Sabbatical Benefits Continue

by Fr. John Reeves

Fr. John poses with Mka. Linda at the Lewistown train station before departing on his four-month, 27,000-mile pilgrimage in 2010. His route retraced the late 18th-century journey that Orthodox missionary saints took from Finland to Alaska.

Fr. John poses with Mka. Linda at the Lewistown train station before departing on his four-month, 27,000-mile pilgrimage in 2010. His route retraced the late 18th-century journey that Orthodox missionary saints took from Finland to Alaska.

There are several benefits to a sabbatical: Some, such as rest and renewal for a pastor, are more immediate. Other benefits are residual. During my sabbatical three years ago, the parish was charged to develop a more self-reliant model of ministry in my absence. Administrative matters had to be dealt with in the absence of the priest and a working model of collaborative decision-making came into existence during that time.

In the ensuing time, this model has been maintained and expanded. Deacon Alexander Cadman now serves the parish as its full-time ministry coordinator, continuing to hone his skills which were greatly on demand while I had been away. The Parish Council continues to work together as a single unit, furthering our goals and looking forward to our future.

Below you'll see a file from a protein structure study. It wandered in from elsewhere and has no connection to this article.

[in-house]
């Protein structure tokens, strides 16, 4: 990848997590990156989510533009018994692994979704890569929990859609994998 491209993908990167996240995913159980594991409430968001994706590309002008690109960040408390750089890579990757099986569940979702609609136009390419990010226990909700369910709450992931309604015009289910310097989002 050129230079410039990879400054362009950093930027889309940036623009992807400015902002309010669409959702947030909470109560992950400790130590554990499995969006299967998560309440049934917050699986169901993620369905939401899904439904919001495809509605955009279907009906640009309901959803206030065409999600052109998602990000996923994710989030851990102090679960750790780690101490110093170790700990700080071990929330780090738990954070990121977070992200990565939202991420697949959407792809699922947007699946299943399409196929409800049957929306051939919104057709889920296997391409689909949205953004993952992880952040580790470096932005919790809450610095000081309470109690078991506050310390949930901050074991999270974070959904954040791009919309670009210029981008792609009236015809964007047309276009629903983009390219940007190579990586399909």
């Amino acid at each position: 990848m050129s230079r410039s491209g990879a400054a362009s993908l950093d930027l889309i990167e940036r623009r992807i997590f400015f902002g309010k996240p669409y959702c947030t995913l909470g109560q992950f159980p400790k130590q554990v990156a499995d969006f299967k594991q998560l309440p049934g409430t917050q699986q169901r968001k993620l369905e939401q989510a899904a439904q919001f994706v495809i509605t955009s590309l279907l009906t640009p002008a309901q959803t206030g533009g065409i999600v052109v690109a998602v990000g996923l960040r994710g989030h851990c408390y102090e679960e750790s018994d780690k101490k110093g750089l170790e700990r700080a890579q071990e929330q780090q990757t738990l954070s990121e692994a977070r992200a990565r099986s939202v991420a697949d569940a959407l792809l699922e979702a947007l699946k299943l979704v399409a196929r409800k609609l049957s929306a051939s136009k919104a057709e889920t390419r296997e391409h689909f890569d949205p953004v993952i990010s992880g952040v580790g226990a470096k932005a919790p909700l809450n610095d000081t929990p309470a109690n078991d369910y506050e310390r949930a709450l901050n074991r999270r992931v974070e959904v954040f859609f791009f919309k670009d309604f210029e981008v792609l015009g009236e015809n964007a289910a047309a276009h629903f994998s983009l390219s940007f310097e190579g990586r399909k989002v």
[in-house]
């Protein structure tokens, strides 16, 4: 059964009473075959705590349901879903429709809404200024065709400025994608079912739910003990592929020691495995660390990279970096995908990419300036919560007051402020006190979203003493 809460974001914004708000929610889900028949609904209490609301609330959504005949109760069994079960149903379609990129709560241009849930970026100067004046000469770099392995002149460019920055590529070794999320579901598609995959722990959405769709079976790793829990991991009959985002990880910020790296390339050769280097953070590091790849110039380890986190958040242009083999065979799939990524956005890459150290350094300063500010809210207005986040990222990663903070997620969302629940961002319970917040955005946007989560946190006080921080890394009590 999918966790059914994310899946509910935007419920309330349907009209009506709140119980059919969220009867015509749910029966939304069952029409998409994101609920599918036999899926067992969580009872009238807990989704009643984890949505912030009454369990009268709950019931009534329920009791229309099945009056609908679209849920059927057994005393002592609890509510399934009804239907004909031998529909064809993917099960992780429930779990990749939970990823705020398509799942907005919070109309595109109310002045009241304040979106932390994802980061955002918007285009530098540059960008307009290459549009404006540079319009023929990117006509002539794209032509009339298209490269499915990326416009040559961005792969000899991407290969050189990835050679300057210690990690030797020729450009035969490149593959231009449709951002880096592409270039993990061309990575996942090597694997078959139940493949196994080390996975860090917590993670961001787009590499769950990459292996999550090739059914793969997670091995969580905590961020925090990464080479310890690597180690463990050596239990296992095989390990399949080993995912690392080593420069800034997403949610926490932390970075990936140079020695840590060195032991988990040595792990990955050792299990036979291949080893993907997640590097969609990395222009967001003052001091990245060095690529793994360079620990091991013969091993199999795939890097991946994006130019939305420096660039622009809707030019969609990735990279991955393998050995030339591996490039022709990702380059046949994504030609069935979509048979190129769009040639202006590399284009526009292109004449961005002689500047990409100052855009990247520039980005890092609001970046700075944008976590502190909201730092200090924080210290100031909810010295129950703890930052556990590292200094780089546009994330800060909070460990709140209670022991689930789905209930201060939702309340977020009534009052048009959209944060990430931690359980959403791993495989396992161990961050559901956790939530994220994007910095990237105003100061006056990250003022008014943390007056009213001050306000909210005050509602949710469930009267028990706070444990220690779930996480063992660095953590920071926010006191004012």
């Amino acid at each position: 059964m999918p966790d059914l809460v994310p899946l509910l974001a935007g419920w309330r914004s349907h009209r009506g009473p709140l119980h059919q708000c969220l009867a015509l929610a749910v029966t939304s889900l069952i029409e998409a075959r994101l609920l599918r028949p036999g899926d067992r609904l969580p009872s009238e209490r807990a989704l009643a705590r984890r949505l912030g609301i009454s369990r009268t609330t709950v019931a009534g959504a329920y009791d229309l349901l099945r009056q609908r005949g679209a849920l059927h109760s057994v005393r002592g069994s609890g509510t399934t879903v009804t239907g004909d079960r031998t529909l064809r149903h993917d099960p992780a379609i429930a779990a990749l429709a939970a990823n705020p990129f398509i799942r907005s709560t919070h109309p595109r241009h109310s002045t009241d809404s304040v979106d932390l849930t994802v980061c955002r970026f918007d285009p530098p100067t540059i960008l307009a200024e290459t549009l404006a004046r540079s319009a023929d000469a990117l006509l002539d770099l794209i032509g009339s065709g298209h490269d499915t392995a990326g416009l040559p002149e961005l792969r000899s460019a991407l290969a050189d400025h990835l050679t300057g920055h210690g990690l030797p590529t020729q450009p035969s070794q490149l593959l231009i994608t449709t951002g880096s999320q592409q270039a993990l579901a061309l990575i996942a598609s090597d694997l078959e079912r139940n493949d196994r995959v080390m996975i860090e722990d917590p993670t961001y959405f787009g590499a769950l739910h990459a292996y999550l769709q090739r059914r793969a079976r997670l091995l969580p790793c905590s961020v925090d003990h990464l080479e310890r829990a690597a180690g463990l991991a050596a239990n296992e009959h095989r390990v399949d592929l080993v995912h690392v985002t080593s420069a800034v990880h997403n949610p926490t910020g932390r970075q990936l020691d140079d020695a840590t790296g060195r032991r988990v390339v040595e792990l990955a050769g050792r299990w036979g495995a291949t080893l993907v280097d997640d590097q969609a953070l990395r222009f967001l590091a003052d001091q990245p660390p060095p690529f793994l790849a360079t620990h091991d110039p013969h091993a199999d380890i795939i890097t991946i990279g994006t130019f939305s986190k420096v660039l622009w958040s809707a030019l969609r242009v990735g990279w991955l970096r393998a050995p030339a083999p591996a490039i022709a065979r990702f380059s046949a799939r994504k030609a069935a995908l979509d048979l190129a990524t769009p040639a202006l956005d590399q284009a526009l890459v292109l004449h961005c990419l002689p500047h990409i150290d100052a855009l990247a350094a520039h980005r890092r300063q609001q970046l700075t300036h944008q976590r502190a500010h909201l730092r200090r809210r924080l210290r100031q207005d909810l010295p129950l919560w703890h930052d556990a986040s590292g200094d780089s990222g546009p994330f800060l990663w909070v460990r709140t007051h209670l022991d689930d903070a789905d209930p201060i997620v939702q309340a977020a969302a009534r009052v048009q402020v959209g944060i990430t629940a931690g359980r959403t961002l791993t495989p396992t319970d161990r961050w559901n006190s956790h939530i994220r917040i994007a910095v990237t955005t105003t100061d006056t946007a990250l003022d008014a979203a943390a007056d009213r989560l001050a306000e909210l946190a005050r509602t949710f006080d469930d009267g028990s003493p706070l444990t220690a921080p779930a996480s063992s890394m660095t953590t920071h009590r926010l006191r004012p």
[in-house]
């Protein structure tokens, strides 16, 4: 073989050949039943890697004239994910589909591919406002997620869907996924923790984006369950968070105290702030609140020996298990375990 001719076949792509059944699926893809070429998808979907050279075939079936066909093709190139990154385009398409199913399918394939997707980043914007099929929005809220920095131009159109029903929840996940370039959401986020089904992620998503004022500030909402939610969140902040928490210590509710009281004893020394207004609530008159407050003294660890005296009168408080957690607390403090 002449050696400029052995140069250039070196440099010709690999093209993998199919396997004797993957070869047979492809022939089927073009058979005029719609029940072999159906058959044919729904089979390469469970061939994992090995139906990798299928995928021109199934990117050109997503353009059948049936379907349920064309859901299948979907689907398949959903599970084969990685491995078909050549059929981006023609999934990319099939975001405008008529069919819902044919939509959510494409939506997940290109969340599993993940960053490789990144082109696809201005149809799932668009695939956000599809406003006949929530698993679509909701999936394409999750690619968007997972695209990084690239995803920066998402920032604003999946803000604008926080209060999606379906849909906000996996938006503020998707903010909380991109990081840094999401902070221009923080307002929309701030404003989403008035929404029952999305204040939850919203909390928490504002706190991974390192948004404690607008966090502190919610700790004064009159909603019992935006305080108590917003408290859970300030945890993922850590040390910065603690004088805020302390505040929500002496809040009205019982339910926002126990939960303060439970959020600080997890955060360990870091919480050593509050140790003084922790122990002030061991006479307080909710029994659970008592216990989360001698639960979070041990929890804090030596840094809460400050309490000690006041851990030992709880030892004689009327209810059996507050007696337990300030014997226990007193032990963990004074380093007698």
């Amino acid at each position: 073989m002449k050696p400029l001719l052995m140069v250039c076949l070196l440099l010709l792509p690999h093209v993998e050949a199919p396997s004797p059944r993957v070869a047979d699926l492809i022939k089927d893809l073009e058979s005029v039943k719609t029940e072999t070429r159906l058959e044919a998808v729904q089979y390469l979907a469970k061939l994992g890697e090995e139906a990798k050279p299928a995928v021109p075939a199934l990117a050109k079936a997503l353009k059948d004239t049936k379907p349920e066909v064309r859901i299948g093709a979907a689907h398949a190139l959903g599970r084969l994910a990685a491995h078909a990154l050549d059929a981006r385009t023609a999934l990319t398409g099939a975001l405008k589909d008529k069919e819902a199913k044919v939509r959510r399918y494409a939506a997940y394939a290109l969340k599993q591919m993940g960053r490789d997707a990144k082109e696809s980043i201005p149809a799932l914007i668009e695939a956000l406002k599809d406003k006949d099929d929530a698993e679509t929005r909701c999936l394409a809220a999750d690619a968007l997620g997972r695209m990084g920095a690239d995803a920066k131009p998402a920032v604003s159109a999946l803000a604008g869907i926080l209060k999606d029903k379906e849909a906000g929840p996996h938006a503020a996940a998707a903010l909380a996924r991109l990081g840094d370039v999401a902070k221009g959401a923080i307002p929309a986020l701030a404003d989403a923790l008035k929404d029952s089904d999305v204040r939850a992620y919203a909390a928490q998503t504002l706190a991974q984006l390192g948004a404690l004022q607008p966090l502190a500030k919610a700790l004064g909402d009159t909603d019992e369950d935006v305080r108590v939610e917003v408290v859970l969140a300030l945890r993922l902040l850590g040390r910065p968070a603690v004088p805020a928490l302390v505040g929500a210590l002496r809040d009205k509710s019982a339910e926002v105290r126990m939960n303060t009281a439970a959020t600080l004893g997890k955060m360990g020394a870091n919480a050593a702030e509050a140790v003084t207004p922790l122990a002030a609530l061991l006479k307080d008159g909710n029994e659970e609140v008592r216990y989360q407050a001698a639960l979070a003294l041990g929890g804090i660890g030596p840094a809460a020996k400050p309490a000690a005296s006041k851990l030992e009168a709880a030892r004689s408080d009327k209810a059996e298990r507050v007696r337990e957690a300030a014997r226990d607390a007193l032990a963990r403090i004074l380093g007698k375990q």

Such harmonious administration in the parish also means that when the priest now takes a vacation, things that need to be done don’t simply get put on hold until he returns. Lay leadership has taken stock of its own responsibilities and continues to press ahead.

Consequently, after three weeks in my Texas homeland—a time spent visiting families, attending reunions, co-officiating at a wedding for a former student in Houston (Jab Tannous), and capped off by a visit to New Orleans en route home (an homage to Matushka’s Cuban and French ancestry)—I could return without dreading a mound of unfinished work or unattended situations.

I could come back, rested and renewed a bit knowing that Vacation Bible School would be wrapping up another successful summer thanks to Deacon Mark and those that volunteered; that we would soon celebrate our parish feast of Pentecost together and go picnic in the park afterwards; and that we could then have the double joy of David Smith’s ordination on the Feast of Ss. Peter and Paul and the wedding of Paul Petrogeorge and Larissa Moser the next day.

In other words, I stopped working during vacation. I rested though it sounds like I was very busy. In short, I relaxed. But the parish did not slow down a bit. That’s a great stress reliever, an ongoing benefit of that sabbatical three years ago which keeps paying dividends even now.

Related: Peruse In the Footsteps of St. Herman, Fr. John’s Sabbatical Blog